Breaking Down Work Related Attitudes
Work-related attitudes and behaviors are concerned with various aspects of the job itself, the setting (and organization) in which the work is conducted, and the people involved in it.— Greenberg and Baron (2000, p. 170)
- Attitudes may be defined as an individual’s evaluative statements—either favorable or unfavorable —about objects, people, or events.
Attitudes reflect how we feel about something. They encompass such affective feelings as likes and dislikes, and satisfactions and dissatisfactions.
- For example, when I say “I like my job,” I am expressing my attitude about work.
Attitudes are complex. Our needs, past experiences, self-concept, and personality shape the beliefs, feelings, and opinion we hold towards the perceived world.
If you were to ask others about their attitude toward religion, sport, or the organization they work for, you may get a simple response, but the reasons underlying the response are probably complex. In order to fully understand attitudes, we need to consider their fundamental components.
Traditionally, behavioral scientist have proposed three components of attitudes. We’ll spend the latter part of this entry briefly describing each, but for now, here they are in order.
- The Cognitive ComponentCognition is the aspect of an attitude that is based in description of or belief in the way things are. For example, the statement “my pay is low” is a description. The cognitive component of an attitude sets the stage for the more critical part of an attitude—its affective component.
- The Affective ComponentAffect is the emotional or feeling segment of an attitude and is reflected in the statement “I am angry over how little I’m paid”. Affect can lead to behavioral outcomes.
- The Behavioral ComponentThe behavioral component of an attitude refers to an intention to behave in a certain way toward someone or something (to continue the example, “I’m going to look for another job that pays better”).
Viewing attitudes as being made up of three components—cognition, affect, and behavior— is helpful in understanding their complexity and the potential relationship between attitudes and behavior.
Note that these components are closely related, and cognition and affect in particular are inseparable in many ways. For example, imagine you concluded that someone had just treated you unfairly.
Aren’t you likely to have feelings about that, occurring virtually instantaneously with the thought? Therefore, cognition and affect are intertwined.
The figure below illustrates how the three components of an attitude are related.
As example in the figure indicates, an employee didn’t get a promotion he thought he deserved; a co-worker got it instead. The employee’s attitude toward his supervisor is illustrated as follows:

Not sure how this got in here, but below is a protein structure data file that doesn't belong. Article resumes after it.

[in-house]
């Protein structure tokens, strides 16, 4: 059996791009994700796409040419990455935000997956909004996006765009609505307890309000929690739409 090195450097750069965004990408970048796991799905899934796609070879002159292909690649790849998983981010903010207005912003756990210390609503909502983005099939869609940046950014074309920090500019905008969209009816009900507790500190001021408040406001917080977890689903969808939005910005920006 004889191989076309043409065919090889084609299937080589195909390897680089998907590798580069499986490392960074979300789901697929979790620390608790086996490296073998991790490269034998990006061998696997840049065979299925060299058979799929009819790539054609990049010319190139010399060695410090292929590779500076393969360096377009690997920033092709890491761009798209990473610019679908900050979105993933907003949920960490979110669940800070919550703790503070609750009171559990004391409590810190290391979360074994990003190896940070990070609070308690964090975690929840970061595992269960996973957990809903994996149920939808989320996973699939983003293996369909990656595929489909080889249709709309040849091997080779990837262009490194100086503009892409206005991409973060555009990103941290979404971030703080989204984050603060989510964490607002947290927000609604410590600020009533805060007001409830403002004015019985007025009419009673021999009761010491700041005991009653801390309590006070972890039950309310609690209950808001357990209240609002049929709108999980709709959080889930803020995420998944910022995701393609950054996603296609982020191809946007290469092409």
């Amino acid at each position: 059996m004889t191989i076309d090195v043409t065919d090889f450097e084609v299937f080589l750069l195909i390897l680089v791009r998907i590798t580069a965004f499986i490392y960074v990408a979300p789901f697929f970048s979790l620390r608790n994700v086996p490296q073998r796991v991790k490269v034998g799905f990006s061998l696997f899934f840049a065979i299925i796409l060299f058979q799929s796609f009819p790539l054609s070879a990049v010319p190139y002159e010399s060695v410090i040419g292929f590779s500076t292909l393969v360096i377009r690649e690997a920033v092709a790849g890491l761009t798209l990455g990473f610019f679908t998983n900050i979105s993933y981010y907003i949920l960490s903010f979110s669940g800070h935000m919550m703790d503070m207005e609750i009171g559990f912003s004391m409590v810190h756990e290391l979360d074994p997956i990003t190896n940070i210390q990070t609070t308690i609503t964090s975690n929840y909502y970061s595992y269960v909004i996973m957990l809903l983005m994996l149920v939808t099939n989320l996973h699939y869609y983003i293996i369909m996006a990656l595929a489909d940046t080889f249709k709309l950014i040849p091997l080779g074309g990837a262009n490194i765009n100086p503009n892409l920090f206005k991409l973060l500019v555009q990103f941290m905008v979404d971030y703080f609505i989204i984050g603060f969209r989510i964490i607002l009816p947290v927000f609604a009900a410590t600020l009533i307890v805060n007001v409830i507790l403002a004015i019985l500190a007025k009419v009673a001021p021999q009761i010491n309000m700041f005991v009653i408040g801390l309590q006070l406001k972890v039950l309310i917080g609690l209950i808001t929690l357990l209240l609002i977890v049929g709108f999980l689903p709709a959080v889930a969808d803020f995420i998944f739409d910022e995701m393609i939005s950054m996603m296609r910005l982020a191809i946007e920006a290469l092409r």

- the employee thought he deserved the promotion (cognition),
- the employee strongly dislikes his supervisor (affect), and
- the employee is looking for another job (behavior).
Although we often assume that cognition causes affect, which then causes behavior, in reality these components are often difficult to separate.
A person can have thousands of attitudes, but within the sphere of organizational behavior, researchers focus their attention on three types of work-related attitudes. They include job satisfaction, job involvement, and organizational commitment.
- Job satisfactionThe term job satisfaction describes a positive feeling about a job, resulting from an evaluation of its characteristics. A person with a high level of job satisfaction holds positive feelings about his or her job, while a dissatisfied person holds negative feelings tending to job dissatisfaction. See Job SatisfactionOpens in new window
- Job involvementRelated to job satisfaction is job involvement, which measures the degree to which people identify psychologically with their job and consider their perceived performance level important to self-worth. Employees with a high level of job involvement strongly identify with and really care about the kind of work they do. See Job InvolvementOpens in new window
- Organizational commitmentThe third majob job attitude is organizational commitment, a state in which an employee identifies with a particular organization and its goals and wishes to maintain membership in the organization. While high job involvement means identifying with your specific job, high organizational commitment means identifying with your employing organization. See Organizational CommitmentOpens in new window
A few other attitudes attracting attention from researchers include perceived organizational support and employee engagement.